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    O.K.
    who here will test this "theory" with their laptop so we can post the results? :eek:
     
  10. Crite

    Crite Notebook Enthusiast

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    As I said, pure water is a weak conductor (but it does still conduct). If there are any salts or other impurities the water can dissolve from the laptop (sweat from your skin when you touched the laptop, or any dust / other water soluble chemicals inside the machine), this can dramatically change the conductivity of the water.

    I suspect you would be OK, even without taking serious precautions, but I would still try to wipe off the water as it forms, put the laptop in a bag before going outside. I would certainly not deliberately test this.
     
  11. whizzo

    whizzo Advocatus Diaboli

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    dude, there're all sorts of particles in the air that'll make the water droplets decidedly non-pure, and therefore conducive (sp?).
     
  12. linuxguy

    linuxguy Notebook Consultant

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    I fried a Toshiba laptop mb by taking it out of a nice air conditioned room while it was powered on and going outside when it was very hot and humid. Laptop was out of warranty and I had to pay for the repair, which was QUITE expensive. I'll never do that again.

    Condensation is an enemy of electronic gear, especially when it's powered on.

    Just my $.02.
     
  13. Rob41

    Rob41 Team Pirate Control

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    That's why camera companies put warnings about humidity in their user manuals. The real world is not a controlled lab environment.
     
  14. ryujin

    ryujin 2B or not 2B

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    uhm....what? care to back your statement with facts?
     
  15. Rob41

    Rob41 Team Pirate Control

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    Doesn't really matter if that's true in a controlled environment, it just isn't very smart to have a post like that at a Notebook forum. Someone could end up with a brick! :(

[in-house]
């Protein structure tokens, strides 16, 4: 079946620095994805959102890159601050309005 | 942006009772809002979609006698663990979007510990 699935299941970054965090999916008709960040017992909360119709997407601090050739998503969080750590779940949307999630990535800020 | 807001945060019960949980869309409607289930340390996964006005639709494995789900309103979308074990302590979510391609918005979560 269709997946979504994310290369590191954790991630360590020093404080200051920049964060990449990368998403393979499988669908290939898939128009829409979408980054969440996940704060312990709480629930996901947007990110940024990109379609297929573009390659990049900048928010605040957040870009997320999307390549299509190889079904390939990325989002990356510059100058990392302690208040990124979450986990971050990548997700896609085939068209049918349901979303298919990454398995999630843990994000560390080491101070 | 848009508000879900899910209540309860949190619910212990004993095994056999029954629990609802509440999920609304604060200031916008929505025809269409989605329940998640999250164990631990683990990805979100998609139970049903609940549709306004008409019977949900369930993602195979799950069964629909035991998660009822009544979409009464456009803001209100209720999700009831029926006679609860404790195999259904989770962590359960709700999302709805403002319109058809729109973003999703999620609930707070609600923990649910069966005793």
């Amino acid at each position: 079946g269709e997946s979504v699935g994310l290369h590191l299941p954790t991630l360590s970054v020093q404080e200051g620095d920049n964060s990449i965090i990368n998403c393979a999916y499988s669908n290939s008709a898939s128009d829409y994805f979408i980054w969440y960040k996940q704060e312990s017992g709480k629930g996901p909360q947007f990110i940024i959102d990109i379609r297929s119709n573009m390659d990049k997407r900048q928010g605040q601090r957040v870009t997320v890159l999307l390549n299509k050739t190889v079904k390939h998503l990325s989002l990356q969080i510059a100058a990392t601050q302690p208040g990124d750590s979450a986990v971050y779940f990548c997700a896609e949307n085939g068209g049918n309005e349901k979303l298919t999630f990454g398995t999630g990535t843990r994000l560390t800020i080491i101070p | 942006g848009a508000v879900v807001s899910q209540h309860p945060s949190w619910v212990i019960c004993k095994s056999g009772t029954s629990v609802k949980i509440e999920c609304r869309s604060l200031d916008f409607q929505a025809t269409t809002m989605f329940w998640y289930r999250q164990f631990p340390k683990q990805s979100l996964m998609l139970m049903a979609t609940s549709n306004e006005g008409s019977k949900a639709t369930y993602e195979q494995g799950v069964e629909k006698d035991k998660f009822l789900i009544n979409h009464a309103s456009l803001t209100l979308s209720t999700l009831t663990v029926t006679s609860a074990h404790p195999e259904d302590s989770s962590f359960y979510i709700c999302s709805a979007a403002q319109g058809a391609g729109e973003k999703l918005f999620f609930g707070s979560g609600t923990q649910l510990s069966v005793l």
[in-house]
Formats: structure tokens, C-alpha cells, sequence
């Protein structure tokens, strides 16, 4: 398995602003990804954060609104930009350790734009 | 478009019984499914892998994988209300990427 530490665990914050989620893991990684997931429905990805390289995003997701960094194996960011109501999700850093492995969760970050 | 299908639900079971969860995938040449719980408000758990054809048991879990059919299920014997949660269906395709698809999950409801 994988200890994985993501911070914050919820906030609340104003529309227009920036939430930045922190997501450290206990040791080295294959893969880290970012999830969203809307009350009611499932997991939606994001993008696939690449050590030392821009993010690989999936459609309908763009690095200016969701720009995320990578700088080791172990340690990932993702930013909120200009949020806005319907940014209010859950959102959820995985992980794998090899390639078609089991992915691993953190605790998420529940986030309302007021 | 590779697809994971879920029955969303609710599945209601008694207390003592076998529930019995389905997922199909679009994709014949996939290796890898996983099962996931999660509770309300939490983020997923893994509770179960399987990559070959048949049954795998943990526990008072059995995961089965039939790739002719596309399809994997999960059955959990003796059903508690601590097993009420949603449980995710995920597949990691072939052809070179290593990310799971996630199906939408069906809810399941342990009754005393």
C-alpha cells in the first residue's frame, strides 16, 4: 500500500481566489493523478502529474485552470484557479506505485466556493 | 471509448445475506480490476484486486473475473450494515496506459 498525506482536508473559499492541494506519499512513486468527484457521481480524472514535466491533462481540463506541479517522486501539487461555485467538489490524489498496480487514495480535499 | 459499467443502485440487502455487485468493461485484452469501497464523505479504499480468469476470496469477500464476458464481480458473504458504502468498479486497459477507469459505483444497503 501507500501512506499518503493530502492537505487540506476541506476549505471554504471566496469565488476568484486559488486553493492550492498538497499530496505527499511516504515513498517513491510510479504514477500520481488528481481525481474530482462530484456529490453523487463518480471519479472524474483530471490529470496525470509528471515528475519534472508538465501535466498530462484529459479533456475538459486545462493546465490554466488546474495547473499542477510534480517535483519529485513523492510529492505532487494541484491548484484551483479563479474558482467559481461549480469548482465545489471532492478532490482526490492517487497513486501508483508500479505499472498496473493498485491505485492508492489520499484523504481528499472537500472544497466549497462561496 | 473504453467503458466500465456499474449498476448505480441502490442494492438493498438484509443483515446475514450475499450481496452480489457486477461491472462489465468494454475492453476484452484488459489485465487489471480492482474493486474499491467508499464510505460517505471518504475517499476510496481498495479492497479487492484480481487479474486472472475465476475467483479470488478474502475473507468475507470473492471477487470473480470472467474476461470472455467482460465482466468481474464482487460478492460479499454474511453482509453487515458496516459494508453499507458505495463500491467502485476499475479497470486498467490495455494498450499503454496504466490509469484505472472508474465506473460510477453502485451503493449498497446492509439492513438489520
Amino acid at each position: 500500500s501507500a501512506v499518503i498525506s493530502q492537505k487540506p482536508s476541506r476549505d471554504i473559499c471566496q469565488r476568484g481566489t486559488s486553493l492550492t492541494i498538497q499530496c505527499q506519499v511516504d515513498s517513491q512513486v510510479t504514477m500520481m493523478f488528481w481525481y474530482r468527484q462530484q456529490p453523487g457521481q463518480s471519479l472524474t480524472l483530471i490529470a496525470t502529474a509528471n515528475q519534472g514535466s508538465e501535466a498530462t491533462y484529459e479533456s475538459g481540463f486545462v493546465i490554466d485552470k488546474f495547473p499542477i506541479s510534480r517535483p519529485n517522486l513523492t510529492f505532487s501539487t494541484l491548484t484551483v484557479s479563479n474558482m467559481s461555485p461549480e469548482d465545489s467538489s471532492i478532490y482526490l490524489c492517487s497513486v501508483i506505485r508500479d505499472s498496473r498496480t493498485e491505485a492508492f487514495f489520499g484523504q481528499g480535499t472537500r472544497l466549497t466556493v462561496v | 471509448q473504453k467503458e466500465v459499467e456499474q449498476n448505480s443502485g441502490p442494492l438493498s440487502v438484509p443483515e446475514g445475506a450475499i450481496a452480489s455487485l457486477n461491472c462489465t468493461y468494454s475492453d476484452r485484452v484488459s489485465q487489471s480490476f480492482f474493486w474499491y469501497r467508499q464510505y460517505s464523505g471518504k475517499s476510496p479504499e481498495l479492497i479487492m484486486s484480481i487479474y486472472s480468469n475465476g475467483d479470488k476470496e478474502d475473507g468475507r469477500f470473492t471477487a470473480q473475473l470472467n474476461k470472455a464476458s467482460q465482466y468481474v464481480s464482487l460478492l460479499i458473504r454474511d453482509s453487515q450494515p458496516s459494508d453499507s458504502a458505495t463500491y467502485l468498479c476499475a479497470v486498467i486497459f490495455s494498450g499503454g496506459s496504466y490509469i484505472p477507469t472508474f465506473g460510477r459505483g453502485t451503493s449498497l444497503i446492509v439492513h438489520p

16. italian.madness

    italian.madness Notebook Consultant

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    Guys IMO humidity is a big TEC enemy. especially laptops. Just notice the fact that whenever you buy a laptop bag you'll find a small anti-humidity package (sorry for my english)in it. It attracts humidity so that it cannot damage the laptop.
    cheers
     
  17. Rob41

    Rob41 Team Pirate Control

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    I'm an Engineer and working on ships is my trade. We are a self supporting floating community and have to provide all of our own municipal needs including drinking water. We make water through the use of a desalination plant. It uses heat and pressure so the water that goes in vaporizes. In the next stage it is condensed. The end product is more pure than any city or well water as all minerals and chemicals are non-existant in the final product. I can tell you from first hand knowledge, that it does conduct electricity. Additionally, desiccant bags are placed in every electrical cabinet aboard ship.

    The ships I work on also deploy deep submersables who's electrical enclosures are fill with a non-conductive liquid to prevent implosion. This liquid isn't cheap. I'm sure they would use cheap "pure" water instead if it was possible.
     
  18. The_Moo™

    The_Moo™ Here we go again.....

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    salt i believe is an electrolyete which is a conductor:)

    i know i mis spelled it
     
  19. Rob41

    Rob41 Team Pirate Control

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    That's why we use desalination plants. They remove 100% of all impurities including salt. nacl2=1 part sodium and 2 parts chlorine
     
  20. whizzo

    whizzo Advocatus Diaboli

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    it's true. theoretically, water from condensation is absolutely pure. in practice, there's all sorts of junk in the air that'll mess up the purity.